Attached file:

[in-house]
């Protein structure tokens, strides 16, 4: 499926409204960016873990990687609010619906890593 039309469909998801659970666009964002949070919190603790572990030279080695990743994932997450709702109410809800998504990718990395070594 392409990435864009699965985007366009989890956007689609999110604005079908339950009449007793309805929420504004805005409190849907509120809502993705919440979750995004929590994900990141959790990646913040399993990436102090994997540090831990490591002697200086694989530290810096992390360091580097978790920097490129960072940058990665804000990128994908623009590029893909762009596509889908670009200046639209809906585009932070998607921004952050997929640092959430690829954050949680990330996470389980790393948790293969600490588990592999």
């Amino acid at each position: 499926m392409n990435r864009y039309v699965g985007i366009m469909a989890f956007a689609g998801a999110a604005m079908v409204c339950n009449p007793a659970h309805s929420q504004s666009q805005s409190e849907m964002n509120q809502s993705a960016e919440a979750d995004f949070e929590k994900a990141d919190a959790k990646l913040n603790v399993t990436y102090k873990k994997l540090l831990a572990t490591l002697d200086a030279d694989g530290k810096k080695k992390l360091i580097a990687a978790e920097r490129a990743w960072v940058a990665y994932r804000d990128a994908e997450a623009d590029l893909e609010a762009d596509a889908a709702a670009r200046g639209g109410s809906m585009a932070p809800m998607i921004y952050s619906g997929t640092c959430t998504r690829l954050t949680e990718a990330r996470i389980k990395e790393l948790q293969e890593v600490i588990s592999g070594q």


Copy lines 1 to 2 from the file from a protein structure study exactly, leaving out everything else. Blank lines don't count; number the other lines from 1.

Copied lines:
[in-house]
């Protein structure tokens, strides 16, 4: 499926409204960016873990990687609010619906890593 039309469909998801659970666009964002949070919190603790572990030279080695990743994932997450709702109410809800998504990718990395070594 392409990435864009699965985007366009989890956007689609999110604005079908339950009449007793309805929420504004805005409190849907509120809502993705919440979750995004929590994900990141959790990646913040399993990436102090994997540090831990490591002697200086694989530290810096992390360091580097978790920097490129960072940058990665804000990128994908623009590029893909762009596509889908670009200046639209809906585009932070998607921004952050997929640092959430690829954050949680990330996470389980790393948790293969600490588990592999």